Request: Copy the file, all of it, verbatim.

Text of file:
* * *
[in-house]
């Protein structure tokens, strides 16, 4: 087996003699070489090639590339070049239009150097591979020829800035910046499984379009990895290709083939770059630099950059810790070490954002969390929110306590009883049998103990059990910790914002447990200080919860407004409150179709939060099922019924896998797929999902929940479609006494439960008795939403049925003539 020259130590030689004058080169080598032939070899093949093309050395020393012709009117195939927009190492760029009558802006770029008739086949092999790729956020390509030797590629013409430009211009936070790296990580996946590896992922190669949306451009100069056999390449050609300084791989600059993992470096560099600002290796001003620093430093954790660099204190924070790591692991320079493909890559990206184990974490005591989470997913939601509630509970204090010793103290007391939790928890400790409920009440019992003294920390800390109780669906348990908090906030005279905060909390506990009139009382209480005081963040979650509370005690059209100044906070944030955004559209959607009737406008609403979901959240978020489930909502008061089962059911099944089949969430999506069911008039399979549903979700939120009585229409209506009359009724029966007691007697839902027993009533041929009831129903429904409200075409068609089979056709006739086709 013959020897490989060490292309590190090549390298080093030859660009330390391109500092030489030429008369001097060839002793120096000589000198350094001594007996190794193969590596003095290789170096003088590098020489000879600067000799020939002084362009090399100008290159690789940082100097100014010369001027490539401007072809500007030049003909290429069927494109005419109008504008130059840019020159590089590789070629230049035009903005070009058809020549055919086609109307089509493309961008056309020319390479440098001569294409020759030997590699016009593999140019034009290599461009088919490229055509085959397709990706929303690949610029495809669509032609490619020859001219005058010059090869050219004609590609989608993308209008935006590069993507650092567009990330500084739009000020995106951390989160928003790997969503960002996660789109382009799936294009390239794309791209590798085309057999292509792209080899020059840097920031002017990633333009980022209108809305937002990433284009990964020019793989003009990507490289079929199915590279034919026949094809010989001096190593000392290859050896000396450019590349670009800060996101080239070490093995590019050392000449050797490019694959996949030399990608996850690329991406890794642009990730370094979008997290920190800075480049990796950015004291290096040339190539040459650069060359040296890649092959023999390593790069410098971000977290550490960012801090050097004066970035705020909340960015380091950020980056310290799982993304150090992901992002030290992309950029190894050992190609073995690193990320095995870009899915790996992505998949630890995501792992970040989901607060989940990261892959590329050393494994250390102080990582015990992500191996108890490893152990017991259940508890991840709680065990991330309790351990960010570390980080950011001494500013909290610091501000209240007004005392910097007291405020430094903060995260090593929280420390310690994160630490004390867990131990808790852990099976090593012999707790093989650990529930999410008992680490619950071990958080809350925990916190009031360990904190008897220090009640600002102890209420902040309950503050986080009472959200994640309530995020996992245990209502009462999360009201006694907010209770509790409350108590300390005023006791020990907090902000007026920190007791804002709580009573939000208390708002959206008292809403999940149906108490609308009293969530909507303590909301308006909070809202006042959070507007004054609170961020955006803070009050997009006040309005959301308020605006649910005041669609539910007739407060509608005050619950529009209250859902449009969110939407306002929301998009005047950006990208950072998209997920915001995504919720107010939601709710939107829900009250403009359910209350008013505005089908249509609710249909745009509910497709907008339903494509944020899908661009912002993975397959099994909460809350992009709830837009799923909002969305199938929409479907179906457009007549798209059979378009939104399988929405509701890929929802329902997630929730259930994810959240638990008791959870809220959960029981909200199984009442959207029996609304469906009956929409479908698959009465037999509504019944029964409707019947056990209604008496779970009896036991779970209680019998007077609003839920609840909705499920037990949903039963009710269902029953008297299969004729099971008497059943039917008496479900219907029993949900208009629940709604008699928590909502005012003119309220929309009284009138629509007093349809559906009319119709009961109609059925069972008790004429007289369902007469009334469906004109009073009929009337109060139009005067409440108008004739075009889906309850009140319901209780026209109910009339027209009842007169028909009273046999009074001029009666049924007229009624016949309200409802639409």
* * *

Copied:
[in-house]
């Protein structure tokens, strides 16, 4: 087996003699070489090639590339070049239009150097591979020829800035910046499984379009990895290709083939770059630099950059810790070490954002969390929110306590009883049998103990059990910790914002447990200080919860407004409150179709939060099922019924896998797929999902929940479609006494439960008795939403049925003539 020259130590030689004058080169080598032939070899093949093309050395020393012709009117195939927009190492760029009558802006770029008739086949092999790729956020390509030797590629013409430009211009936070790296990580996946590896992922190669949306451009100069056999390449050609300084791989600059993992470096560099600002290796001003620093430093954790660099204190924070790591692991320079493909890559990206184990974490005591989470997913939601509630509970204090010793103290007391939790928890400790409920009440019992003294920390800390109780669906348990908090906030005279905060909390506990009139009382209480005081963040979650509370005690059209100044906070944030955004559209959607009737406008609403979901959240978020489930909502008061089962059911099944089949969430999506069911008039399979549903979700939120009585229409209506009359009724029966007691007697839902027993009533041929009831129903429904409200075409068609089979056709006739086709 013959020897490989060490292309590190090549390298080093030859660009330390391109500092030489030429008369001097060839002793120096000589000198350094001594007996190794193969590596003095290789170096003088590098020489000879600067000799020939002084362009090399100008290159690789940082100097100014010369001027490539401007072809500007030049003909290429069927494109005419109008504008130059840019020159590089590789070629230049035009903005070009058809020549055919086609109307089509493309961008056309020319390479440098001569294409020759030997590699016009593999140019034009290599461009088919490229055509085959397709990706929303690949610029495809669509032609490619020859001219005058010059090869050219004609590609989608993308209008935006590069993507650092567009990330500084739009000020995106951390989160928003790997969503960002996660789109382009799936294009390239794309791209590798085309057999292509792209080899020059840097920031002017990633333009980022209108809305937002990433284009990964020019793989003009990507490289079929199915590279034919026949094809010989001096190593000392290859050896000396450019590349670009800060996101080239070490093995590019050392000449050797490019694959996949030399990608996850690329991406890794642009990730370094979008997290920190800075480049990796950015004291290096040339190539040459650069060359040296890649092959023999390593790069410098971000977290550490960012801090050097004066970035705020909340960015380091950020980056310290799982993304150090992901992002030290992309950029190894050992190609073995690193990320095995870009899915790996992505998949630890995501792992970040989901607060989940990261892959590329050393494994250390102080990582015990992500191996108890490893152990017991259940508890991840709680065990991330309790351990960010570390980080950011001494500013909290610091501000209240007004005392910097007291405020430094903060995260090593929280420390310690994160630490004390867990131990808790852990099976090593012999707790093989650990529930999410008992680490619950071990958080809350925990916190009031360990904190008897220090009640600002102890209420902040309950503050986080009472959200994640309530995020996992245990209502009462999360009201006694907010209770509790409350108590300390005023006791020990907090902000007026920190007791804002709580009573939000208390708002959206008292809403999940149906108490609308009293969530909507303590909301308006909070809202006042959070507007004054609170961020955006803070009050997009006040309005959301308020605006649910005041669609539910007739407060509608005050619950529009209250859902449009969110939407306002929301998009005047950006990208950072998209997920915001995504919720107010939601709710939107829900009250403009359910209350008013505005089908249509609710249909745009509910497709907008339903494509944020899908661009912002993975397959099994909460809350992009709830837009799923909002969305199938929409479907179906457009007549798209059979378009939104399988929405509701890929929802329902997630929730259930994810959240638990008791959870809220959960029981909200199984009442959207029996609304469906009956929409479908698959009465037999509504019944029964409707019947056990209604008496779970009896036991779970209680019998007077609003839920609840909705499920037990949903039963009710269902029953008297299969004729099971008497059943039917008496479900219907029993949900208009629940709604008699928590909502005012003119309220929309009284009138629509007093349809559906009319119709009961109609059925069972008790004429007289369902007469009334469906004109009073009929009337109060139009005067409440108008004739075009889906309850009140319901209780026209109910009339027209009842007169028909009273046999009074001029009666049924007229009624016949309200409802639409």